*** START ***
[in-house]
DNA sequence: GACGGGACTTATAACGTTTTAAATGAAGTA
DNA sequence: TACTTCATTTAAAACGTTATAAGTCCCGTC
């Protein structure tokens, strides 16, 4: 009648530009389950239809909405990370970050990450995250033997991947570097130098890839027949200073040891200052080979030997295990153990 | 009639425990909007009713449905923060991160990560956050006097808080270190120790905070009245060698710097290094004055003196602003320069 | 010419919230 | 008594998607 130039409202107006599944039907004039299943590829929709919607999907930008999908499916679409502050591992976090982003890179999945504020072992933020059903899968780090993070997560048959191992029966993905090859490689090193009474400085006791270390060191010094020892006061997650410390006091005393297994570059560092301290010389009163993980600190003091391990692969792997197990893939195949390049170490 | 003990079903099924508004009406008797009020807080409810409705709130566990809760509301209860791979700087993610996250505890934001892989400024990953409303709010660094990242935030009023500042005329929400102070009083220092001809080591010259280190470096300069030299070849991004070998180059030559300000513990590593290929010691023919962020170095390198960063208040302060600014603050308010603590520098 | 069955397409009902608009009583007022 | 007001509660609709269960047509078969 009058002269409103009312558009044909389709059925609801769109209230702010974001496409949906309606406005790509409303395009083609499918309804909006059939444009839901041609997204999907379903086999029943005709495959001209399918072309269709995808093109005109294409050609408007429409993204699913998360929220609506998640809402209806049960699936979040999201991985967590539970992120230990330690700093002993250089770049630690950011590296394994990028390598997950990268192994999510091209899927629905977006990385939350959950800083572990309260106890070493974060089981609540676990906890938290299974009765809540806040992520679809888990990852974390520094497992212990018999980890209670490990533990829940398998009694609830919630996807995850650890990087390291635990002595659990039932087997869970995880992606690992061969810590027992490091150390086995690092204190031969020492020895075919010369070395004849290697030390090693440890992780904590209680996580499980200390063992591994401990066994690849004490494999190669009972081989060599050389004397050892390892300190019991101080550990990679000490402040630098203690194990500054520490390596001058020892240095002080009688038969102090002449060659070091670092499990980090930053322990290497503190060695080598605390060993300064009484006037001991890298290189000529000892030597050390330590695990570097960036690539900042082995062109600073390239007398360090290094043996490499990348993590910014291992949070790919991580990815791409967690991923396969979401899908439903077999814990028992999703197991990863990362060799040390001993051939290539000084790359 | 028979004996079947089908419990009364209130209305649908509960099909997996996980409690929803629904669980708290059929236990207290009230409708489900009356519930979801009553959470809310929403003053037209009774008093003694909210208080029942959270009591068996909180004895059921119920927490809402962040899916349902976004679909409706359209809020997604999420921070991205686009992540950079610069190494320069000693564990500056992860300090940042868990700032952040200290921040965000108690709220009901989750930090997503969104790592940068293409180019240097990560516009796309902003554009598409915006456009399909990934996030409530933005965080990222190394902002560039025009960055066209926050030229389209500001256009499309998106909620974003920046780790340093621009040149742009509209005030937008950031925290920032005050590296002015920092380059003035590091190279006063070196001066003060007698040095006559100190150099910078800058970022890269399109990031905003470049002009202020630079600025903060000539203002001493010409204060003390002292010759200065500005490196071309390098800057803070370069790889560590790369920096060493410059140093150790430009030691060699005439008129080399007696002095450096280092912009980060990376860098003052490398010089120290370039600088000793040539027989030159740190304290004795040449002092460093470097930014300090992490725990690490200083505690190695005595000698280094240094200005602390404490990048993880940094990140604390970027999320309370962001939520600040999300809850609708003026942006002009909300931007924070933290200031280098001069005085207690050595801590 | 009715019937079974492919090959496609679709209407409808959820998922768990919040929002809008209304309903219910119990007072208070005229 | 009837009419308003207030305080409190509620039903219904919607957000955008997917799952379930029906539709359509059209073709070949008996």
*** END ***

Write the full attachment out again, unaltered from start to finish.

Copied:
[in-house]
DNA sequence: GACGGGACTTATAACGTTTTAAATGAAGTA
DNA sequence: TACTTCATTTAAAACGTTATAAGTCCCGTC
């Protein structure tokens, strides 16, 4: 009648530009389950239809909405990370970050990450995250033997991947570097130098890839027949200073040891200052080979030997295990153990 | 009639425990909007009713449905923060991160990560956050006097808080270190120790905070009245060698710097290094004055003196602003320069 | 010419919230 | 008594998607 130039409202107006599944039907004039299943590829929709919607999907930008999908499916679409502050591992976090982003890179999945504020072992933020059903899968780090993070997560048959191992029966993905090859490689090193009474400085006791270390060191010094020892006061997650410390006091005393297994570059560092301290010389009163993980600190003091391990692969792997197990893939195949390049170490 | 003990079903099924508004009406008797009020807080409810409705709130566990809760509301209860791979700087993610996250505890934001892989400024990953409303709010660094990242935030009023500042005329929400102070009083220092001809080591010259280190470096300069030299070849991004070998180059030559300000513990590593290929010691023919962020170095390198960063208040302060600014603050308010603590520098 | 069955397409009902608009009583007022 | 007001509660609709269960047509078969 009058002269409103009312558009044909389709059925609801769109209230702010974001496409949906309606406005790509409303395009083609499918309804909006059939444009839901041609997204999907379903086999029943005709495959001209399918072309269709995808093109005109294409050609408007429409993204699913998360929220609506998640809402209806049960699936979040999201991985967590539970992120230990330690700093002993250089770049630690950011590296394994990028390598997950990268192994999510091209899927629905977006990385939350959950800083572990309260106890070493974060089981609540676990906890938290299974009765809540806040992520679809888990990852974390520094497992212990018999980890209670490990533990829940398998009694609830919630996807995850650890990087390291635990002595659990039932087997869970995880992606690992061969810590027992490091150390086995690092204190031969020492020895075919010369070395004849290697030390090693440890992780904590209680996580499980200390063992591994401990066994690849004490494999190669009972081989060599050389004397050892390892300190019991101080550990990679000490402040630098203690194990500054520490390596001058020892240095002080009688038969102090002449060659070091670092499990980090930053322990290497503190060695080598605390060993300064009484006037001991890298290189000529000892030597050390330590695990570097960036690539900042082995062109600073390239007398360090290094043996490499990348993590910014291992949070790919991580990815791409967690991923396969979401899908439903077999814990028992999703197991990863990362060799040390001993051939290539000084790359 | 028979004996079947089908419990009364209130209305649908509960099909997996996980409690929803629904669980708290059929236990207290009230409708489900009356519930979801009553959470809310929403003053037209009774008093003694909210208080029942959270009591068996909180004895059921119920927490809402962040899916349902976004679909409706359209809020997604999420921070991205686009992540950079610069190494320069000693564990500056992860300090940042868990700032952040200290921040965000108690709220009901989750930090997503969104790592940068293409180019240097990560516009796309902003554009598409915006456009399909990934996030409530933005965080990222190394902002560039025009960055066209926050030229389209500001256009499309998106909620974003920046780790340093621009040149742009509209005030937008950031925290920032005050590296002015920092380059003035590091190279006063070196001066003060007698040095006559100190150099910078800058970022890269399109990031905003470049002009202020630079600025903060000539203002001493010409204060003390002292010759200065500005490196071309390098800057803070370069790889560590790369920096060493410059140093150790430009030691060699005439008129080399007696002095450096280092912009980060990376860098003052490398010089120290370039600088000793040539027989030159740190304290004795040449002092460093470097930014300090992490725990690490200083505690190695005595000698280094240094200005602390404490990048993880940094990140604390970027999320309370962001939520600040999300809850609708003026942006002009909300931007924070933290200031280098001069005085207690050595801590 | 009715019937079974492919090959496609679709209407409808959820998922768990919040929002809008209304309903219910119990007072208070005229 | 009837009419308003207030305080409190509620039903219904919607957000955008997917799952379930029906539709359509059209073709070949008996």